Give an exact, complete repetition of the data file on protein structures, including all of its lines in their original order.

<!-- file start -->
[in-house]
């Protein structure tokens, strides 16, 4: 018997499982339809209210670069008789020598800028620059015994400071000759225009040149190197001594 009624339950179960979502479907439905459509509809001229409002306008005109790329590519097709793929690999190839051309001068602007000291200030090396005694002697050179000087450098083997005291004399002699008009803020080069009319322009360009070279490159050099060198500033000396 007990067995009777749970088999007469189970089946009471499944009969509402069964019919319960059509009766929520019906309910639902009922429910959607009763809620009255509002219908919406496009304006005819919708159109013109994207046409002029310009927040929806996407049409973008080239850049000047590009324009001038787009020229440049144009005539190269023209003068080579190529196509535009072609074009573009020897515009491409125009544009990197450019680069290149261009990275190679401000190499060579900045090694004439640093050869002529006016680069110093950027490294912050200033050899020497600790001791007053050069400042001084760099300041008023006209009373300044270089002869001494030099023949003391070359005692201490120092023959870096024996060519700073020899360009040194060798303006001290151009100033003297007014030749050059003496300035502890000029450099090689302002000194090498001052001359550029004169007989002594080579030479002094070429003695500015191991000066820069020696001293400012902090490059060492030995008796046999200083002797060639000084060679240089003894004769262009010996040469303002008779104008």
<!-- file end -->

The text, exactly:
[in-house]
């Protein structure tokens, strides 16, 4: 018997499982339809209210670069008789020598800028620059015994400071000759225009040149190197001594 009624339950179960979502479907439905459509509809001229409002306008005109790329590519097709793929690999190839051309001068602007000291200030090396005694002697050179000087450098083997005291004399002699008009803020080069009319322009360009070279490159050099060198500033000396 007990067995009777749970088999007469189970089946009471499944009969509402069964019919319960059509009766929520019906309910639902009922429910959607009763809620009255509002219908919406496009304006005819919708159109013109994207046409002029310009927040929806996407049409973008080239850049000047590009324009001038787009020229440049144009005539190269023209003068080579190529196509535009072609074009573009020897515009491409125009544009990197450019680069290149261009990275190679401000190499060579900045090694004439640093050869002529006016680069110093950027490294912050200033050899020497600790001791007053050069400042001084760099300041008023006209009373300044270089002869001494030099023949003391070359005692201490120092023959870096024996060519700073020899360009040194060798303006001290151009100033003297007014030749050059003496300035502890000029450099090689302002000194090498001052001359550029004169007989002594080579030479002094070429003695500015191991000066820069020696001293400012902090490059060492030995008796046999200083002797060639000084060679240089003894004769262009010996040469303002008779104008």